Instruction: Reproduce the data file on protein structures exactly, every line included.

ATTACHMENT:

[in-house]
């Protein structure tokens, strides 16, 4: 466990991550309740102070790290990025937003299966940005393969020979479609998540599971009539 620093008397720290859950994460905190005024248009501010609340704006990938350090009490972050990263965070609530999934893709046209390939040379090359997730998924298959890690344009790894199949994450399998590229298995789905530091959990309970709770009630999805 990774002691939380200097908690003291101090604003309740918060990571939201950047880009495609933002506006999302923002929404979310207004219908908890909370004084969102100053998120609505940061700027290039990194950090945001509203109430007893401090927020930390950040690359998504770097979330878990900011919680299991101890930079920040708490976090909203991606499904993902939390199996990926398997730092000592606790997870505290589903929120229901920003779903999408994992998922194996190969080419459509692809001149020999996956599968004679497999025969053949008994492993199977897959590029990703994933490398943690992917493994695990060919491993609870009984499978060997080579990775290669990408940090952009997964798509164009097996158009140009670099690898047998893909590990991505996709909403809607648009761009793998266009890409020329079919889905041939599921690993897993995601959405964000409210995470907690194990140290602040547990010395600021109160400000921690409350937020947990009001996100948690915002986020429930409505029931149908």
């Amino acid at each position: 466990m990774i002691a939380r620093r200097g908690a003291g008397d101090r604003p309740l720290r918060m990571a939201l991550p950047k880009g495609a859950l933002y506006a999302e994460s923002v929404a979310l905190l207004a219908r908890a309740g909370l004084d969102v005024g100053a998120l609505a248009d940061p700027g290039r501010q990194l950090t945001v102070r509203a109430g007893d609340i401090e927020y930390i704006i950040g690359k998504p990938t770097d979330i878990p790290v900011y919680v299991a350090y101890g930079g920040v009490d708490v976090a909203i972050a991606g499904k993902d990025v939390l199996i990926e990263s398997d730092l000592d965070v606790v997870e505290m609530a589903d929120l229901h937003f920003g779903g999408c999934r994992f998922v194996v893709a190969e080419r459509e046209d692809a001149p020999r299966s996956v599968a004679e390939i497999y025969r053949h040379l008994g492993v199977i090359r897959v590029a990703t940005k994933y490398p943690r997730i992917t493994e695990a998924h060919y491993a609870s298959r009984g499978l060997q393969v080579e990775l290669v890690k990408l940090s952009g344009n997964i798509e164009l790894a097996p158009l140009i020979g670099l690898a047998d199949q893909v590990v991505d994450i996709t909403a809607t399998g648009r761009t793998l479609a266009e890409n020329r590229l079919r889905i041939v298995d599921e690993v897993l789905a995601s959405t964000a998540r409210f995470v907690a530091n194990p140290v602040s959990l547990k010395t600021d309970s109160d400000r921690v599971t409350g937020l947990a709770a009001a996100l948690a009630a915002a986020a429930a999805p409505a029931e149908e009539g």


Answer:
[in-house]
């Protein structure tokens, strides 16, 4: 466990991550309740102070790290990025937003299966940005393969020979479609998540599971009539 620093008397720290859950994460905190005024248009501010609340704006990938350090009490972050990263965070609530999934893709046209390939040379090359997730998924298959890690344009790894199949994450399998590229298995789905530091959990309970709770009630999805 990774002691939380200097908690003291101090604003309740918060990571939201950047880009495609933002506006999302923002929404979310207004219908908890909370004084969102100053998120609505940061700027290039990194950090945001509203109430007893401090927020930390950040690359998504770097979330878990900011919680299991101890930079920040708490976090909203991606499904993902939390199996990926398997730092000592606790997870505290589903929120229901920003779903999408994992998922194996190969080419459509692809001149020999996956599968004679497999025969053949008994492993199977897959590029990703994933490398943690992917493994695990060919491993609870009984499978060997080579990775290669990408940090952009997964798509164009097996158009140009670099690898047998893909590990991505996709909403809607648009761009793998266009890409020329079919889905041939599921690993897993995601959405964000409210995470907690194990140290602040547990010395600021109160400000921690409350937020947990009001996100948690915002986020429930409505029931149908």
């Amino acid at each position: 466990m990774i002691a939380r620093r200097g908690a003291g008397d101090r604003p309740l720290r918060m990571a939201l991550p950047k880009g495609a859950l933002y506006a999302e994460s923002v929404a979310l905190l207004a219908r908890a309740g909370l004084d969102v005024g100053a998120l609505a248009d940061p700027g290039r501010q990194l950090t945001v102070r509203a109430g007893d609340i401090e927020y930390i704006i950040g690359k998504p990938t770097d979330i878990p790290v900011y919680v299991a350090y101890g930079g920040v009490d708490v976090a909203i972050a991606g499904k993902d990025v939390l199996i990926e990263s398997d730092l000592d965070v606790v997870e505290m609530a589903d929120l229901h937003f920003g779903g999408c999934r994992f998922v194996v893709a190969e080419r459509e046209d692809a001149p020999r299966s996956v599968a004679e390939i497999y025969r053949h040379l008994g492993v199977i090359r897959v590029a990703t940005k994933y490398p943690r997730i992917t493994e695990a998924h060919y491993a609870s298959r009984g499978l060997q393969v080579e990775l290669v890690k990408l940090s952009g344009n997964i798509e164009l790894a097996p158009l140009i020979g670099l690898a047998d199949q893909v590990v991505d994450i996709t909403a809607t399998g648009r761009t793998l479609a266009e890409n020329r590229l079919r889905i041939v298995d599921e690993v897993l789905a995601s959405t964000a998540r409210f995470v907690a530091n194990p140290v602040s959990l547990k010395t600021d309970s109160d400000r921690v599971t409350g937020l947990a709770a009001a996100l948690a009630a915002a986020a429930a999805p409505a029931e149908e009539g």